Design of an Integrated Project Management Information System for Large Scale Public Projects: Iranian Case Study

Design of an Integrated Project Management Information System for Large Scale Public Projects: Iranian Case Study

Mona Taghavi (University Kebangsaan Malaysia, Malaysia), Ahmed Patel (University Kebangsaan Malaysia, Malaysia and Kingston University, UK) and Hamed Taghavi (Iranian Strategic Information Solutions Company (ISISCO), Iran)
Copyright: © 2011 |Pages: 15
DOI: 10.4018/jitr.2011070102
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Abstract

Due to the unprecedented growth of outsourcing ICT projects by the Iranian government, a critical need exists for the proper execution and monitoring of these projects. In this paper, the authors propose a web-based project management system to improve the efficiency and effectiveness of the management processes and accelerate decision making. Based on the requirements and information flow between various units involved in the complete life-cycle of ICT project management, a functional model and system architecture with various underlying structures has been designed. The functional model contains two sub-systems: process management and information service. The proposed system structure is based on a four-layer client-server computing model. As a part of a publically available ICT system, it must be secure against cybercrime activities. This system can bring efficiency in managing the projects, improve decision making, and increase the overall management process with total accounting and management transparency. The proposed system overcomes the problems associated with a central system and traditional management processes, as is currently the case in Iran.
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Introduction

In recent decades, it has become increasingly obvious that ICT projects tend to be more large-scale and complex (He, Jiang, Li, & Le, 2010), thus creating new challenges, especially for developing countries. Furthermore, the existing commercially available project management software tools have many limitations and drawbacks which are particularly unsuitable for handling large and complex projects (White & Fortune, 2002; He et al., 2010). Hence, these commercial software tools are proven to be unsatisfactory in terms of the functional coverage scope, flow process adaptation and collaboration arrangements to meet the complicated management demands of large-scale ICT outsourced projects (Tseng, 2006; Buddhakulsomsiri, 2006). This is particularly true in the case of Iran, since at present, there are no matured techniques both domestically and abroad to be borrowed for practice in respect of the business and capital flows descriptions, public and private collaboration towards multi-purpose decision-making based on multi-source data flows for effective and efficient management of large-scale ICT projects (Simon, 2006; Crawford, Pollack, & England, 2006).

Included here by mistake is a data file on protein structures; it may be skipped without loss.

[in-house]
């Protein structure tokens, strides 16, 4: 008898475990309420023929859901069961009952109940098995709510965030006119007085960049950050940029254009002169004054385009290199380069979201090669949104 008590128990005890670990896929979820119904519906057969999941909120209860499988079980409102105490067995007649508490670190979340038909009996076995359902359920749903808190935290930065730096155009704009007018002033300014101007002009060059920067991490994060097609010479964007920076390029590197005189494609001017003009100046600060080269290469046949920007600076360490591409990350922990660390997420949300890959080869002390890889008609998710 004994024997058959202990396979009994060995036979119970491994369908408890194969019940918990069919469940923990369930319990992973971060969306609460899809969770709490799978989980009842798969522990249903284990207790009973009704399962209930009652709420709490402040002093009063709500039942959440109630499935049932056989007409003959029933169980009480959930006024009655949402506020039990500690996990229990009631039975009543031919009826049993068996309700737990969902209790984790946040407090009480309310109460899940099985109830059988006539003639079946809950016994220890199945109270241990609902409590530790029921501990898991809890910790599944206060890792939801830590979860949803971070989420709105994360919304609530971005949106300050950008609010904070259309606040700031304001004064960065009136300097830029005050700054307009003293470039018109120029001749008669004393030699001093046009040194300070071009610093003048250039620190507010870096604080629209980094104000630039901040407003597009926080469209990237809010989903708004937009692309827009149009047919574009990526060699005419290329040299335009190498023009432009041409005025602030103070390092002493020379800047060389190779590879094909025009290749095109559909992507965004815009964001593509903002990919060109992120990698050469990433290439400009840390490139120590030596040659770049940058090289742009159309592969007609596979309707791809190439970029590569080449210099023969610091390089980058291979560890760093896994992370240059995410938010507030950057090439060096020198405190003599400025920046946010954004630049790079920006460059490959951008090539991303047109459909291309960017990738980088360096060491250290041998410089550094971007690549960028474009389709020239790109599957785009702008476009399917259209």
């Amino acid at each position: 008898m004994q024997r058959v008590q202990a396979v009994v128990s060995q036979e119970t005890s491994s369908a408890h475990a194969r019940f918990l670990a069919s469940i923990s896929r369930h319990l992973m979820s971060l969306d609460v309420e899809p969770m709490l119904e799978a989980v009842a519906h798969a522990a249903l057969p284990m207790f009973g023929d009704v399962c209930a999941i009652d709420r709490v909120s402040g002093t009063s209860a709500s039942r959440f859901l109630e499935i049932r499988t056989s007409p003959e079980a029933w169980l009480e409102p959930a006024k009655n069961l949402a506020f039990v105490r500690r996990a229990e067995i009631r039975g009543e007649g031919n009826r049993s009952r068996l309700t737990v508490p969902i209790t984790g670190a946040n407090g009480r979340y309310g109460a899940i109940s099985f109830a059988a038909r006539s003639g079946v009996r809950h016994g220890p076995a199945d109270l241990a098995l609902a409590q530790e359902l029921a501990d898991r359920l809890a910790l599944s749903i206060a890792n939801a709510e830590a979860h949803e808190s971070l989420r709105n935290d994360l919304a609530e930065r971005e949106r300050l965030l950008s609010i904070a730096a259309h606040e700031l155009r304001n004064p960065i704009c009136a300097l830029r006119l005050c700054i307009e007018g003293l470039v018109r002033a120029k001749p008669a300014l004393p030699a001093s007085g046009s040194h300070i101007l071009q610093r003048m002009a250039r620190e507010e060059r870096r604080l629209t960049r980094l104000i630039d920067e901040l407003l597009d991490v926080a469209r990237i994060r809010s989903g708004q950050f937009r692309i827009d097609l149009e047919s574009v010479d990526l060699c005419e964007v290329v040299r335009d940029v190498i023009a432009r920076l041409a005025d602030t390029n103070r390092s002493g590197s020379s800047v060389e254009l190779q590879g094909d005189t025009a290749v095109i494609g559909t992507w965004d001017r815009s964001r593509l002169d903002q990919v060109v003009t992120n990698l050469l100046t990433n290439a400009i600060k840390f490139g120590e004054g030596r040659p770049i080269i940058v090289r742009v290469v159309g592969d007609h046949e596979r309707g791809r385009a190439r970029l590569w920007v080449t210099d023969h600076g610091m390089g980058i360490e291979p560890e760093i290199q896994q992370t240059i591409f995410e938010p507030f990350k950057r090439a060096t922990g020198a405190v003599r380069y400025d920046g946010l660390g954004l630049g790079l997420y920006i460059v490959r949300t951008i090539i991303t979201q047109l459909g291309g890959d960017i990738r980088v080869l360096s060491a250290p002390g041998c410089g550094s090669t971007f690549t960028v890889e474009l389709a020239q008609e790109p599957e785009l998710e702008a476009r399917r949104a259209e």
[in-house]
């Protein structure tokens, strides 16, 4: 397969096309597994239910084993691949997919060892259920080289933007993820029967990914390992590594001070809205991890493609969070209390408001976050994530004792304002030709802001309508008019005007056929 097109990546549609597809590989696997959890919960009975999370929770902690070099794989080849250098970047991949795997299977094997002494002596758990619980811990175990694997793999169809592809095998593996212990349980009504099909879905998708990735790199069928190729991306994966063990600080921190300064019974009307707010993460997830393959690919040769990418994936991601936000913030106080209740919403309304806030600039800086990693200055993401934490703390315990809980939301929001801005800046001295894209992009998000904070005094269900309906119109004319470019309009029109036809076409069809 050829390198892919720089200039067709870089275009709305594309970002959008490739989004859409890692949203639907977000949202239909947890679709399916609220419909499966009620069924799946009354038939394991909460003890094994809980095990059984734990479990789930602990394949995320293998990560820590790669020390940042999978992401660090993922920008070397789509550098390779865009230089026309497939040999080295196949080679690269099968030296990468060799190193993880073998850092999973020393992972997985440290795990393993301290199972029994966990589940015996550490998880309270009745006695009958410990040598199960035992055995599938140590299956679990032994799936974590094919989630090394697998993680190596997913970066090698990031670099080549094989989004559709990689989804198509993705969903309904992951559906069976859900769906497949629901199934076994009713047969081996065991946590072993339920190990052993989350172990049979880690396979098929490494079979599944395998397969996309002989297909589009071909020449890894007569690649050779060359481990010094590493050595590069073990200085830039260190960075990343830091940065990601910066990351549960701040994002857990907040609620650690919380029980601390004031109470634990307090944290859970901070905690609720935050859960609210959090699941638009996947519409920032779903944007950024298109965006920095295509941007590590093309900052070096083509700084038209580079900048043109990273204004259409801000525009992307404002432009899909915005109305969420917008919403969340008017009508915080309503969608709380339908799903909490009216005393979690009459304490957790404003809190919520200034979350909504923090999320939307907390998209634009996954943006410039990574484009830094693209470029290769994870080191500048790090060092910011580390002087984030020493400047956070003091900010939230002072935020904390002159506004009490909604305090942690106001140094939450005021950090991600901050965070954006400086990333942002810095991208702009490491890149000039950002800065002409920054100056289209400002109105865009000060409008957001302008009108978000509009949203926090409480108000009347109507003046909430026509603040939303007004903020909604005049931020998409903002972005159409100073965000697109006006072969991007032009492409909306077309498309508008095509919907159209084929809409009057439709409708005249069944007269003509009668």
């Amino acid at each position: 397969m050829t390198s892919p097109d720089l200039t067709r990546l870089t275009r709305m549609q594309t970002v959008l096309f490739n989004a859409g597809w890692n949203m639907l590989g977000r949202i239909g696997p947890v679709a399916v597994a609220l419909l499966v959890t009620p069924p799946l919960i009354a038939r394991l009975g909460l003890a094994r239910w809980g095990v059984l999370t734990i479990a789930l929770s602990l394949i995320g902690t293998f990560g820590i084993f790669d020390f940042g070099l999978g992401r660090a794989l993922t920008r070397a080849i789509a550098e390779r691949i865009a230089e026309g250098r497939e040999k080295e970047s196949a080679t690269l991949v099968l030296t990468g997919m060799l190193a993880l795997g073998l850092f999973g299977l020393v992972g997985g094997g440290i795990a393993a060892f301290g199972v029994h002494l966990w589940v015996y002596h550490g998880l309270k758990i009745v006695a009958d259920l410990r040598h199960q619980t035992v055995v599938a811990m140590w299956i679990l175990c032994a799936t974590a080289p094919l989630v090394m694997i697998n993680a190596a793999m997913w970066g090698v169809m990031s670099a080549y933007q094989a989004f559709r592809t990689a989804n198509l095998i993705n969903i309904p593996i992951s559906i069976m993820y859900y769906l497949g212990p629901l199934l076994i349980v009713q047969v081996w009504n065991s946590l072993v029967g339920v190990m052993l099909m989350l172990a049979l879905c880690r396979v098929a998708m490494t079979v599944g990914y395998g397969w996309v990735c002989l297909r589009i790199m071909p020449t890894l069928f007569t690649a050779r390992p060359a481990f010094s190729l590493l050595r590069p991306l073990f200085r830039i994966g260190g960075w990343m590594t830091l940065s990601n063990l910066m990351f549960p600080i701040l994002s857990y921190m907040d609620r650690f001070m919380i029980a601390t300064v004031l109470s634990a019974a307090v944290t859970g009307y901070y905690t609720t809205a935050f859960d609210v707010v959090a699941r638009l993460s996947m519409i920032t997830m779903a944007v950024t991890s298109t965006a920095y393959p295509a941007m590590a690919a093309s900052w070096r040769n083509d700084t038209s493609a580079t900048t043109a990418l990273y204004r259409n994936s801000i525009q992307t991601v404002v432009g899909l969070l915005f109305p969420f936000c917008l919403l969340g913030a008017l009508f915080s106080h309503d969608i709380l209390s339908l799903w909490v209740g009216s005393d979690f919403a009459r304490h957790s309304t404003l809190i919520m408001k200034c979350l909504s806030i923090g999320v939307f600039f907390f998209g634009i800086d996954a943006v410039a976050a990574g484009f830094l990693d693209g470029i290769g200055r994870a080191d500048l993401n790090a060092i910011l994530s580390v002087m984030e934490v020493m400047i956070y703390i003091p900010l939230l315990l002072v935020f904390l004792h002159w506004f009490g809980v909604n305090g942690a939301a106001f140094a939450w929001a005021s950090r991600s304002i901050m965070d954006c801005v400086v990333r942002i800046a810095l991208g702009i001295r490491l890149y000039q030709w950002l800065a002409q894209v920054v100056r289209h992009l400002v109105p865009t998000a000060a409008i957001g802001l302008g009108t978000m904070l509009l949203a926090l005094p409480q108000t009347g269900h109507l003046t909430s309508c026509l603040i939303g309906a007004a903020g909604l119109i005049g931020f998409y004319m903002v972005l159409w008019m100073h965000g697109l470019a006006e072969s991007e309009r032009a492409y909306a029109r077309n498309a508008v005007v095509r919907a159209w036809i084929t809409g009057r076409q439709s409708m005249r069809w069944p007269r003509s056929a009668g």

Two studies (Zhang, Li, & Tam, 2006; Olsson, 2006) indicate that any project participant can only hold less than 65 percent of the project information at the closure phase because of the multiple player and asymmetrical timelines. These problems pose serious constraints to the development of large-scale information-based management of ICT projects. Crawford et al. (2006) have found variation in project management knowledge and practices between industries, countries and application areas as well as the amount of attention with focus on construction industry. Due to this variation in understanding and application of project management, it is useful to investigate its application in developing countries which are trying to close the digital divide by performing more large and complex ICT projects through government and private sector partnerships.

Iran is a classic example of this partnership. It is at the threshold of closing the digital divide by making ICT official government policy to achieve a knowledge-based economy and society in a relatively short time. The Web-based project management of ICT projects outsourced by the government to external contractors one such example. It is also geared to overcome inefficiencies in managing large-scale projects.

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